And so, Roger Waters pondered just what he was feeling which prompted him to detest playing shows. This annoyance, this utter frustration and alienation he felt towards his devoted fans was so persistent that he mused about building a wall between him and his fans to isolate himself from their antics. BUILDING A WALL. ISOLATION. This was the initial concept behind what would become Pink Floyd’s next concept album (The band is famous for their albums which explore one or many similar themes- a ‘concept album’, which are rare among popular artists today). Wow! What great potential this ‘wall’ concept had. What’s more great is the music created and live performances of the album which would ensue after the creative inception.

The Wall caresses every span of your emotional spectrum thoughtfully, with catchy rock riffs, dark atmosphere, memorable lyrics and a story to do so. Yes, a story is to be had in this fantastic album! Although initially just about Roger’s disdain towards his audience, the project soon came to incorporate other traumas- metaphorical ‘bricks’ in his wall. Now, not just the wall has purpose, but even the separate bricks which comprise the goal of its construction are meaningful. Such traumas include the loss of a father figure, an over-protective mother, abusive school teachers, failed marriages, marred perceptions of love, and others.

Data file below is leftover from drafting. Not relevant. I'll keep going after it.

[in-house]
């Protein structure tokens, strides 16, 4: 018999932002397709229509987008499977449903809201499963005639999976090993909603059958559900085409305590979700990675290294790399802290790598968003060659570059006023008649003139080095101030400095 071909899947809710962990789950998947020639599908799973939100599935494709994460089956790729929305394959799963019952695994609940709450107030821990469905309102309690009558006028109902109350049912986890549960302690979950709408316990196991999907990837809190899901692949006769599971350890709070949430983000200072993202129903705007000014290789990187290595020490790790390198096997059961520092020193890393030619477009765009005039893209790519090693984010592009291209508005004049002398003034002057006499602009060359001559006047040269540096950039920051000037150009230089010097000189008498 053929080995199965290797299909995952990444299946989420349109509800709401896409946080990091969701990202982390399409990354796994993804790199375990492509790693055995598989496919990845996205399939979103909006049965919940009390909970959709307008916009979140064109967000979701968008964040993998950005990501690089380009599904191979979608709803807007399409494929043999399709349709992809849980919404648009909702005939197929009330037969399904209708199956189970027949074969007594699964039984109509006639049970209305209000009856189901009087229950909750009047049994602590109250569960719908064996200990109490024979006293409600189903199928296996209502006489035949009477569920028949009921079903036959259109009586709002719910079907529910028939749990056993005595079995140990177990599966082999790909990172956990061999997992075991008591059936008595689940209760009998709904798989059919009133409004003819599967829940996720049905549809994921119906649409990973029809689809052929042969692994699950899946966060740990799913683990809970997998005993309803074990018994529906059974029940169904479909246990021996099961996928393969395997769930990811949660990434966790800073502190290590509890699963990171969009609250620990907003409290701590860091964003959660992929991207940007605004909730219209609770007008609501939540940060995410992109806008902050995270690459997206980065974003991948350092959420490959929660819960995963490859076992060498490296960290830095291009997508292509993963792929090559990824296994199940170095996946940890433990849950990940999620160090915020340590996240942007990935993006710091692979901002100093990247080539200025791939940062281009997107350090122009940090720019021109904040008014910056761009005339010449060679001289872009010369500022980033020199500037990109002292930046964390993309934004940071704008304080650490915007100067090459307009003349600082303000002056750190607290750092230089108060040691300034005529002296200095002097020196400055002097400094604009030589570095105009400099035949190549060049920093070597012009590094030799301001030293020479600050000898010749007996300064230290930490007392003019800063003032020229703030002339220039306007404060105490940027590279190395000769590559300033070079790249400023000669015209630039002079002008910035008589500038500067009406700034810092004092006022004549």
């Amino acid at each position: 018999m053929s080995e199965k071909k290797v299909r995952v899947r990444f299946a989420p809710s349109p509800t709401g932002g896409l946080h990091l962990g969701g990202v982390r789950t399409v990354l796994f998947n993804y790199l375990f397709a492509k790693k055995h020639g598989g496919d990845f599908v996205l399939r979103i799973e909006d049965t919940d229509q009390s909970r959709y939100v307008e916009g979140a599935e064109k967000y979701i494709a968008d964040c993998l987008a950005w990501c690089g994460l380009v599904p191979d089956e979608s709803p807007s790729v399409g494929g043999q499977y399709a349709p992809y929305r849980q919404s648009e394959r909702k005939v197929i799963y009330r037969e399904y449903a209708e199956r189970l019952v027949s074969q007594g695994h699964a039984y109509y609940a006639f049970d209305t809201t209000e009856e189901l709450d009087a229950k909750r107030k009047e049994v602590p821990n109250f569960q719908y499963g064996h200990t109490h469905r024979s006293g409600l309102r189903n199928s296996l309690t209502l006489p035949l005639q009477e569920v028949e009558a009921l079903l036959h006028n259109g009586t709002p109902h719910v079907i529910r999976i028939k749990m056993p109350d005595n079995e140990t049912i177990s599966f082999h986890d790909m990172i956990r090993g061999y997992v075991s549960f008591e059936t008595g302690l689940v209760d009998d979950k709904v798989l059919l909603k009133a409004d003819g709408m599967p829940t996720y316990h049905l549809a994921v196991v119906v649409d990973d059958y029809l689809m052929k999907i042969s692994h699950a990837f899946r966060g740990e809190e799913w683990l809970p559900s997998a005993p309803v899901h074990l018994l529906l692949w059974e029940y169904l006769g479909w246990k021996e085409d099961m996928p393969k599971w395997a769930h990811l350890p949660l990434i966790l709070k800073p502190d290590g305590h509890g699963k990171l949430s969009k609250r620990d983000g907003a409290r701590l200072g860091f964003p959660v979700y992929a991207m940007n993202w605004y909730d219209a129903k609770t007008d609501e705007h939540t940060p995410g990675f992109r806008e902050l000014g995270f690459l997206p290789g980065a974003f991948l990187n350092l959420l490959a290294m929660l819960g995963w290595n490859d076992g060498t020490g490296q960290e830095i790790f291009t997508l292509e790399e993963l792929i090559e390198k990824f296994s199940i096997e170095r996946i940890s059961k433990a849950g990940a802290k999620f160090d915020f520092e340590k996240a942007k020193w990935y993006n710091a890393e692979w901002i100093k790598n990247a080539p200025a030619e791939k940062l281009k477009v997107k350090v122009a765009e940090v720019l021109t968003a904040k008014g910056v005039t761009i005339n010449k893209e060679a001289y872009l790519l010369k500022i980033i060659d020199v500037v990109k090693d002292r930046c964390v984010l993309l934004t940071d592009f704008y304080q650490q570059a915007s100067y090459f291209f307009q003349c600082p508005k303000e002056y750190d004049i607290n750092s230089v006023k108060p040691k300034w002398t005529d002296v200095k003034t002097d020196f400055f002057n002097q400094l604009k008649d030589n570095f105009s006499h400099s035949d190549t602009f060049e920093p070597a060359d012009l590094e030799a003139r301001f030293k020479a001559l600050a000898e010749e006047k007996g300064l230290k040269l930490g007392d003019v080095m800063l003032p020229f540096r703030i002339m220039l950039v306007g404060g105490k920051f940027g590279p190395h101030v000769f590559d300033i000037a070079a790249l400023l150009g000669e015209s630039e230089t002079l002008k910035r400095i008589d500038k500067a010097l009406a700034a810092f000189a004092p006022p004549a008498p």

Although the album follows a fictional character by the name of Pink, you’d find that Pink’s circumstances are very resembling to those of Roger. -The Wall had become autobiographical! Remorseful cries to a father figure who left for the war early in Roger’s life, “Daddy, what’d you leave behind for me?!” are immediately followed by Roger’s past tense reflection of these long-lasting scars, “All in all it was just a brick in the wall”. For lyrics saturated with pathos that will touch you, what’s awesome is the dark melodies that the band’s instrumentation supplies for Waters’ tragic appeals. The guitar that David Gilmour brings to the album is top notch; with the echoes on his guitar mimicking a lonely voice in an empty world, and the now legendary solos on songs like ‘Comfortably Numb’ and ‘Another Brick in the Wall, pt. 2’. Percussion and drums are also consistently tight, with a notably superb moment at the end of the song ‘The Happiest Days of our Lives’, before it segues into ‘Another Brick in the Wall, pt. 2’. Richard Wright’s keyboard work is the foundation of songs like ‘Nobody Home’, and provides a Hammond-organ style wail in the album’s first track, ‘In the Flesh?’